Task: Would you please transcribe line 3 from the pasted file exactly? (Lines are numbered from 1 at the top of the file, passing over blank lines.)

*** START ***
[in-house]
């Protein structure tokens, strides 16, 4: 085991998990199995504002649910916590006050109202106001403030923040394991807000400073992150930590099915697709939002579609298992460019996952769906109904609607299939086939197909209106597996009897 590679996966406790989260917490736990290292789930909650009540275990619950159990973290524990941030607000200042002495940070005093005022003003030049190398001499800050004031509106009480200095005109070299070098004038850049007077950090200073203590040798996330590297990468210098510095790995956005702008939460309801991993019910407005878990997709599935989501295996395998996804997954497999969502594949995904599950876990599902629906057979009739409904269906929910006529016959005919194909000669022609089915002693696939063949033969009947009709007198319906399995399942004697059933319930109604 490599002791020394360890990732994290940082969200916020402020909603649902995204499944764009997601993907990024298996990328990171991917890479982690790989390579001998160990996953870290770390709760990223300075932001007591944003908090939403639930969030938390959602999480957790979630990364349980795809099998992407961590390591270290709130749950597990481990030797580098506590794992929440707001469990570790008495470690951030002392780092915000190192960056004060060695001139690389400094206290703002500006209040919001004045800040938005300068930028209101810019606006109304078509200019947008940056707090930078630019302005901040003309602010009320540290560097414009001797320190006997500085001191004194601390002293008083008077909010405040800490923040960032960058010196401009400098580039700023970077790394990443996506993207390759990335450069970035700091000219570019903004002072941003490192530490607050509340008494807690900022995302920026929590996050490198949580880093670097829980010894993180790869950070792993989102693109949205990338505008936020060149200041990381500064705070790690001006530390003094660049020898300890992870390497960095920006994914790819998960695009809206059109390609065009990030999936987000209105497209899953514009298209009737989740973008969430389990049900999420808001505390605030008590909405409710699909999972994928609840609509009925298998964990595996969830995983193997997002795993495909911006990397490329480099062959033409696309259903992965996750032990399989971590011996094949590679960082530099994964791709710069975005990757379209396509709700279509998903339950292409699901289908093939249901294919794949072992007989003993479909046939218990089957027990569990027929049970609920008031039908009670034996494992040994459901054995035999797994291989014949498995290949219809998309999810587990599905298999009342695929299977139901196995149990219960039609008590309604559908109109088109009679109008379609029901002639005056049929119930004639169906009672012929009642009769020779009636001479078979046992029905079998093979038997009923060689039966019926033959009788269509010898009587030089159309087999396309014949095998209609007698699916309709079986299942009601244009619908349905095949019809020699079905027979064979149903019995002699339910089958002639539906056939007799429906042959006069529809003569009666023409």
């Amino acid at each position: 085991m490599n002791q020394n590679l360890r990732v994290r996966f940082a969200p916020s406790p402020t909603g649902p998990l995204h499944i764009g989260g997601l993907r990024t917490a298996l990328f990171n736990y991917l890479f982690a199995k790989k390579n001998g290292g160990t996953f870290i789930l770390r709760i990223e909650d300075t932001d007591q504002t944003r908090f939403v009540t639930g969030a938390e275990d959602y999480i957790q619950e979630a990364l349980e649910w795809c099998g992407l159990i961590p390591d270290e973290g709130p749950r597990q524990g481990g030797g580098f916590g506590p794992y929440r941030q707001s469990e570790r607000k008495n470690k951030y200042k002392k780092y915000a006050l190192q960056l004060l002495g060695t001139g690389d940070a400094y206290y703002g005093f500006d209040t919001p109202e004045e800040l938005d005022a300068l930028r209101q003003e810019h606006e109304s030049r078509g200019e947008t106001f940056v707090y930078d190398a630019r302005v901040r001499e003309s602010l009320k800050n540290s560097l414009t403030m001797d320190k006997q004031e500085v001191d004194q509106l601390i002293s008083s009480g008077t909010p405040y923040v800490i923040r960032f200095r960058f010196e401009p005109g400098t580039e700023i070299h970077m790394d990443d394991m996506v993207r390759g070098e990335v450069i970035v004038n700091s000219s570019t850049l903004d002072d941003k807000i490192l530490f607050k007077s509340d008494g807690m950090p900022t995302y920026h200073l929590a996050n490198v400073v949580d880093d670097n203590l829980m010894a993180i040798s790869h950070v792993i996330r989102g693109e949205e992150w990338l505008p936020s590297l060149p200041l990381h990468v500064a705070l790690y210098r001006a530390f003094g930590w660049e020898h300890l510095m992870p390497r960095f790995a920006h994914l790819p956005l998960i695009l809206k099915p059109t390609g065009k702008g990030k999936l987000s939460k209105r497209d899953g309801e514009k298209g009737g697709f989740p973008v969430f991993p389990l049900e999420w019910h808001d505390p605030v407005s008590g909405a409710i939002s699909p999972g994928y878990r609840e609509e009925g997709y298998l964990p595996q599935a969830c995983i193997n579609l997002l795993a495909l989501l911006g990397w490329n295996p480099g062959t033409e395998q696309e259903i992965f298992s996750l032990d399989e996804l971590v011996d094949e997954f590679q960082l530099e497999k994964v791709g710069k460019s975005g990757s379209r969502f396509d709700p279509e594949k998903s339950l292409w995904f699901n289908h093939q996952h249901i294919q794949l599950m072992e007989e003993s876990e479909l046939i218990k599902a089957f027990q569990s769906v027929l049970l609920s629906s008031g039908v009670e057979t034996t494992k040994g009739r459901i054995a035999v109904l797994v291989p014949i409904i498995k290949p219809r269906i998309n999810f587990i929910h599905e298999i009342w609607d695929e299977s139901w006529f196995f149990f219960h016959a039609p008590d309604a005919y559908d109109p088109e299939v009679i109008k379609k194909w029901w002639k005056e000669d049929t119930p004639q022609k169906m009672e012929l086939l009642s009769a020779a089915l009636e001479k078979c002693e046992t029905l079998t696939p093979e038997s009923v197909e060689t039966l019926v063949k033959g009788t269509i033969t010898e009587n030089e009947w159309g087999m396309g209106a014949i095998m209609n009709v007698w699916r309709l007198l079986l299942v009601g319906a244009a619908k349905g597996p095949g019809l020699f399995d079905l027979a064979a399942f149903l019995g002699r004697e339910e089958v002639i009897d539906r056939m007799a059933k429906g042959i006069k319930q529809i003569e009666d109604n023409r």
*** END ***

């Amino acid at each position: 085991m490599n002791q020394n590679l360890r990732v994290r996966f940082a969200p916020s406790p402020t909603g649902p998990l995204h499944i764009g989260g997601l993907r990024t917490a298996l990328f990171n736990y991917l890479f982690a199995k790989k390579n001998g290292g160990t996953f870290i789930l770390r709760i990223e909650d300075t932001d007591q504002t944003r908090f939403v009540t639930g969030a938390e275990d959602y999480i957790q619950e979630a990364l349980e649910w795809c099998g992407l159990i961590p390591d270290e973290g709130p749950r597990q524990g481990g030797g580098f916590g506590p794992y929440r941030q707001s469990e570790r607000k008495n470690k951030y200042k002392k780092y915000a006050l190192q960056l004060l002495g060695t001139g690389d940070a400094y206290y703002g005093f500006d209040t919001p109202e004045e800040l938005d005022a300068l930028r209101q003003e810019h606006e109304s030049r078509g200019e947008t106001f940056v707090y930078d190398a630019r302005v901040r001499e003309s602010l009320k800050n540290s560097l414009t403030m001797d320190k006997q004031e500085v001191d004194q509106l601390i002293s008083s009480g008077t909010p405040y923040v800490i923040r960032f200095r960058f010196e401009p005109g400098t580039e700023i070299h970077m790394d990443d394991m996506v993207r390759g070098e990335v450069i970035v004038n700091s000219s570019t850049l903004d002072d941003k807000i490192l530490f607050k007077s509340d008494g807690m950090p900022t995302y920026h200073l929590a996050n490198v400073v949580d880093d670097n203590l829980m010894a993180i040798s790869h950070v792993i996330r989102g693109e949205e992150w990338l505008p936020s590297l060149p200041l990381h990468v500064a705070l790690y210098r001006a530390f003094g930590w660049e020898h300890l510095m992870p390497r960095f790995a920006h994914l790819p956005l998960i695009l809206k099915p059109t390609g065009k702008g990030k999936l987000s939460k209105r497209d899953g309801e514009k298209g009737g697709f989740p973008v969430f991993p389990l049900e999420w019910h808001d505390p605030v407005s008590g909405a409710i939002s699909p999972g994928y878990r609840e609509e009925g997709y298998l964990p595996q599935a969830c995983i193997n579609l997002l795993a495909l989501l911006g990397w490329n295996p480099g062959t033409e395998q696309e259903i992965f298992s996750l032990d399989e996804l971590v011996d094949e997954f590679q960082l530099e497999k994964v791709g710069k460019s975005g990757s379209r969502f396509d709700p279509e594949k998903s339950l292409w995904f699901n289908h093939q996952h249901i294919q794949l599950m072992e007989e003993s876990e479909l046939i218990k599902a089957f027990q569990s769906v027929l049970l609920s629906s008031g039908v009670e057979t034996t494992k040994g009739r459901i054995a035999v109904l797994v291989p014949i409904i498995k290949p219809r269906i998309n999810f587990i929910h599905e298999i009342w609607d695929e299977s139901w006529f196995f149990f219960h016959a039609p008590d309604a005919y559908d109109p088109e299939v009679i109008k379609k194909w029901w002639k005056e000669d049929t119930p004639q022609k169906m009672e012929l086939l009642s009769a020779a089915l009636e001479k078979c002693e046992t029905l079998t696939p093979e038997s009923v197909e060689t039966l019926v063949k033959g009788t269509i033969t010898e009587n030089e009947w159309g087999m396309g209106a014949i095998m209609n009709v007698w699916r309709l007198l079986l299942v009601g319906a244009a619908k349905g597996p095949g019809l020699f399995d079905l027979a064979a399942f149903l019995g002699r004697e339910e089958v002639i009897d539906r056939m007799a059933k429906g042959i006069k319930q529809i003569e009666d109604n023409r």